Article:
Poster Presentations: Wednesday, October 26, 2011 |

Predictive Value of Preoperative Pulmonary Function Tests in Liver Transplant FREE TO VIEW

Zeeshan Khan, DO; Marc Lavietes, MD; Ami Abraham, DO; Geena Varghese, DO; Rene Paulin, MD; Baburao Koneru, MD
Chest. 2011;140(4_MeetingAbstracts):695A. doi:10.1378/chest.1119985
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PURPOSE: Pulmonary complications are as common as cardiac complications in noncardiothoracic surgeries. Arterial blood gas analysis and pulmonary function testing have been advocated to identify pulmonary gas exchange problems in cirrhotics because clinical signs may not be present. The aim of our study was to asses if preoperative pulmonary function testing predicted postoperative morbidity and mortality in liver transplant surgery.

METHODS: A retrospective chart review of 123 liver transplant records was done at a large university tertiary care hospital and liver transplant center. Independent variables included age, gender, underlying liver disease, history of lung disease, smoking history, blood urea nitrogen, and various pulmonary functions [TLC, FVC, FEV1, FEV1/FVC, FEV25-75, FRC and DLCO]. The dependent variables were hospital stay, ICU stay, atelectasis, pneumonia, re-intubation, and mortality.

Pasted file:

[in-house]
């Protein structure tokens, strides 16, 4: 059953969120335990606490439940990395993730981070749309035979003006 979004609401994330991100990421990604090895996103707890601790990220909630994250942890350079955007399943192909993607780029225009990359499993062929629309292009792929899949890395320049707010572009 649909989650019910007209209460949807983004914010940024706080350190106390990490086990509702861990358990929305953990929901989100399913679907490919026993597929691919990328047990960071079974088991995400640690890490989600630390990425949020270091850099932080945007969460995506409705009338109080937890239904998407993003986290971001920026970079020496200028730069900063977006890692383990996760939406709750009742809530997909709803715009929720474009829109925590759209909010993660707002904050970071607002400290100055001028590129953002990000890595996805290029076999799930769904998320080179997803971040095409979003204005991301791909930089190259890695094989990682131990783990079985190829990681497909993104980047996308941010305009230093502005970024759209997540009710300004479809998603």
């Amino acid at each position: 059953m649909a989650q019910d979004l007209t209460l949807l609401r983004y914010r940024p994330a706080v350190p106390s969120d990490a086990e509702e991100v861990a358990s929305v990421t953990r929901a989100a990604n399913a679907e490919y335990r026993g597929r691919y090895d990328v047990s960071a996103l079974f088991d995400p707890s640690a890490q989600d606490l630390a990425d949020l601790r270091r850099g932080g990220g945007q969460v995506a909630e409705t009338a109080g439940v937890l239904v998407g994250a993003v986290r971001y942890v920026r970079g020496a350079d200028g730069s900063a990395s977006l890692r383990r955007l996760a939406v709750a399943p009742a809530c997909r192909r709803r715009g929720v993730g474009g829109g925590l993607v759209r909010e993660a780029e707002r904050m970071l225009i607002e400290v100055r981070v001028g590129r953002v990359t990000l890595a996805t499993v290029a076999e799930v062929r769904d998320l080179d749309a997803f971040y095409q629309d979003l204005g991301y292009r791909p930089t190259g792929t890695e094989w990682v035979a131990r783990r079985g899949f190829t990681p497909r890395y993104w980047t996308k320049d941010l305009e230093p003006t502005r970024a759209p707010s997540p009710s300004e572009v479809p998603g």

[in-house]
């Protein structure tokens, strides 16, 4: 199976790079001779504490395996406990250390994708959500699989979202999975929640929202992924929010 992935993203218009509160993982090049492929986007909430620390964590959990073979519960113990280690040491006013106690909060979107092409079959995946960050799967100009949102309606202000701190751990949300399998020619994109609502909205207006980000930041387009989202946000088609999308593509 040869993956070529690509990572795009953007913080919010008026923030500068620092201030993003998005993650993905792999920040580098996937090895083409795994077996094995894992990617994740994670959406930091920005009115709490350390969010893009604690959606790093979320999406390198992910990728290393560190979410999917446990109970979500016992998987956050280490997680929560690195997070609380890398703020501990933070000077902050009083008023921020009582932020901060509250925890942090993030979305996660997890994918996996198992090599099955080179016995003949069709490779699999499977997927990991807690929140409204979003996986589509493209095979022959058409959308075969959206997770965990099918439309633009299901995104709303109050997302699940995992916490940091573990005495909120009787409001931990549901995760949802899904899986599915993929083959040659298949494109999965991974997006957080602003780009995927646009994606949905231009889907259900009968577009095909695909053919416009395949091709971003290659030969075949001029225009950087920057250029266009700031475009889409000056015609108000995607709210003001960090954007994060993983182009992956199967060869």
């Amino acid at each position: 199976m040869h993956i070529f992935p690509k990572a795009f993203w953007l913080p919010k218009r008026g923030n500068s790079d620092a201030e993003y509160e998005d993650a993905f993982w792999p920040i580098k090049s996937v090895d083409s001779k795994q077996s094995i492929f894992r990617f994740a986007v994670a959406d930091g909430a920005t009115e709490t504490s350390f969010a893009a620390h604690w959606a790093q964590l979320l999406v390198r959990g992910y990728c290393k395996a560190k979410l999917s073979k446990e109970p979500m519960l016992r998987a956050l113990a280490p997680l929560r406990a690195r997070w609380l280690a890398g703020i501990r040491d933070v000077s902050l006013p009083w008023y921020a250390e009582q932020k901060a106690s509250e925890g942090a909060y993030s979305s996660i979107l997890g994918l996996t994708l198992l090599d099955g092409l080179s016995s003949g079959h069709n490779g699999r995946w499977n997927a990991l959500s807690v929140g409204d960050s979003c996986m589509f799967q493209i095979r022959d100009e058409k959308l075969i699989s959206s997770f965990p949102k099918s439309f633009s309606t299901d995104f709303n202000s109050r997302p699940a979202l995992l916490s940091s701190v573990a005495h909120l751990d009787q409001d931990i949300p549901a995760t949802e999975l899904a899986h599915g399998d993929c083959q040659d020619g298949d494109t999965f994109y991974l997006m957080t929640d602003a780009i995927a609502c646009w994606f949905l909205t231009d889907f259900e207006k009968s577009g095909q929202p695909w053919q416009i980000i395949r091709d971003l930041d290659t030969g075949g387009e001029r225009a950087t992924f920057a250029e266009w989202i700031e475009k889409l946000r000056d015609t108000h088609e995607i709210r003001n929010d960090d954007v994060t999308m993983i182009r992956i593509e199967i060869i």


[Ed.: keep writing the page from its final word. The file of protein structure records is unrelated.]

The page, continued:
RESULTS: Of the 123 patients, 10.6% developed pneumonia, 27.6% had postoperative atelectasis, 17.1% had respiratory failure, while 23.6% (29/123) required mechanical ventilation more than 1 day postoperatively. A total of seven patients died before one year, four within 30 days of the transplantation. There was not an increased risk of atelectasis based on TLC (p=0.8), DLCO (p=0.61), FRC (p=0.96) or any other pulmonary functions. Also, the rate of respiratory failure and length of stay in the hospital or ICU were not associated with any pulmonary function.

CONCLUSIONS: There was no significant correlation between preoperative pulmonary function tests and postoperative pulmonary complications.

CLINICAL IMPLICATIONS: Although a negative study, our data reaffirms the lack of utility for preoperative pulmonary function tests in an unselected patient population. It may be more cost effective to obtain PFT’s only in high risk patients to better assess their pulmonary dysfunction.

DISCLOSURE: The following authors have nothing to disclose: Zeeshan Khan, Marc Lavietes, Ami Abraham, Geena Varghese, Rene Paulin, Baburao Koneru

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